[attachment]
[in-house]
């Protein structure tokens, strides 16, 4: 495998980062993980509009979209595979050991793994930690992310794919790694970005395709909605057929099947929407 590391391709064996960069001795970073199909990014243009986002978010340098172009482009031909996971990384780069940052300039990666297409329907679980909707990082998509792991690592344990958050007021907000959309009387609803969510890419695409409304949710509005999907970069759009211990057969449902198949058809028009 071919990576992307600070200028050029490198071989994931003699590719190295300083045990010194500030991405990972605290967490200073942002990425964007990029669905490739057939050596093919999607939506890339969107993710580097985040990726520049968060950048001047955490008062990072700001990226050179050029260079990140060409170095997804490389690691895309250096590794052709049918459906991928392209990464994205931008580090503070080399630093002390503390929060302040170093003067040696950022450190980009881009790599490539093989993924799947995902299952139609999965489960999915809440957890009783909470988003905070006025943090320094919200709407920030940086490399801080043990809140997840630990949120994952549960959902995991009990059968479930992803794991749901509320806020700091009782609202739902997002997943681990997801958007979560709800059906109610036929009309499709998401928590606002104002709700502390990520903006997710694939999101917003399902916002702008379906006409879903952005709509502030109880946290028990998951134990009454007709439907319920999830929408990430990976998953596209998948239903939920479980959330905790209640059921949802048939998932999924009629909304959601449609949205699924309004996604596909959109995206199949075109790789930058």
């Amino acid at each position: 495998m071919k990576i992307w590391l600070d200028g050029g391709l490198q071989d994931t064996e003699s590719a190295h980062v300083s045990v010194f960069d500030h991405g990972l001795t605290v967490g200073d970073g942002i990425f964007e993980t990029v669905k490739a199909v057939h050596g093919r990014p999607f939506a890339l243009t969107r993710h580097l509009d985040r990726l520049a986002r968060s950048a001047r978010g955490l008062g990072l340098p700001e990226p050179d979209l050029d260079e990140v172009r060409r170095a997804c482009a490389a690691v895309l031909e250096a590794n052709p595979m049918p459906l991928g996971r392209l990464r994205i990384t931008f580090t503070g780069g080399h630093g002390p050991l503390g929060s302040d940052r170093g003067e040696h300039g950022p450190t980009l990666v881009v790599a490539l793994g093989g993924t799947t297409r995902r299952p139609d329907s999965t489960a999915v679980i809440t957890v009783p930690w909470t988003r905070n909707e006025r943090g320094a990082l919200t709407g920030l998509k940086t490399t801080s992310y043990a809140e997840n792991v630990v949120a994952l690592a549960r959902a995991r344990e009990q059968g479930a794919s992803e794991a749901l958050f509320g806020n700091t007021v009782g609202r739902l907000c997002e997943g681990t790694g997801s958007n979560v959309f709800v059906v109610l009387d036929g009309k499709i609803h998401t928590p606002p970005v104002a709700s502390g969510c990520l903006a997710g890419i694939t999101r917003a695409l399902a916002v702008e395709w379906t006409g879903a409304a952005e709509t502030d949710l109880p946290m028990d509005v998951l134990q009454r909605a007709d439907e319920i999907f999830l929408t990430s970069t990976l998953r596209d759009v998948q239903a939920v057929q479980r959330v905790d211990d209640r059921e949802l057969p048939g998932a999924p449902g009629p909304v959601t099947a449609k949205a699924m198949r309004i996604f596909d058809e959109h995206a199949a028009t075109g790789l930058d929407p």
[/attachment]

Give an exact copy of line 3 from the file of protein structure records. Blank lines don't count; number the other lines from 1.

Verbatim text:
């Amino acid at each position: 495998m071919k990576i992307w590391l600070d200028g050029g391709l490198q071989d994931t064996e003699s590719a190295h980062v300083s045990v010194f960069d500030h991405g990972l001795t605290v967490g200073d970073g942002i990425f964007e993980t990029v669905k490739a199909v057939h050596g093919r990014p999607f939506a890339l243009t969107r993710h580097l509009d985040r990726l520049a986002r968060s950048a001047r978010g955490l008062g990072l340098p700001e990226p050179d979209l050029d260079e990140v172009r060409r170095a997804c482009a490389a690691v895309l031909e250096a590794n052709p595979m049918p459906l991928g996971r392209l990464r994205i990384t931008f580090t503070g780069g080399h630093g002390p050991l503390g929060s302040d940052r170093g003067e040696h300039g950022p450190t980009l990666v881009v790599a490539l793994g093989g993924t799947t297409r995902r299952p139609d329907s999965t489960a999915v679980i809440t957890v009783p930690w909470t988003r905070n909707e006025r943090g320094a990082l919200t709407g920030l998509k940086t490399t801080s992310y043990a809140e997840n792991v630990v949120a994952l690592a549960r959902a995991r344990e009990q059968g479930a794919s992803e794991a749901l958050f509320g806020n700091t007021v009782g609202r739902l907000c997002e997943g681990t790694g997801s958007n979560v959309f709800v059906v109610l009387d036929g009309k499709i609803h998401t928590p606002p970005v104002a709700s502390g969510c990520l903006a997710g890419i694939t999101r917003a695409l399902a916002v702008e395709w379906t006409g879903a409304a952005e709509t502030d949710l109880p946290m028990d509005v998951l134990q009454r909605a007709d439907e319920i999907f999830l929408t990430s970069t990976l998953r596209d759009v998948q239903a939920v057929q479980r959330v905790d211990d209640r059921e949802l057969p048939g998932a999924p449902g009629p909304v959601t099947a449609k949205a699924m198949r309004i996604f596909d058809e959109h995206a199949a028009t075109g790789l930058d929407p």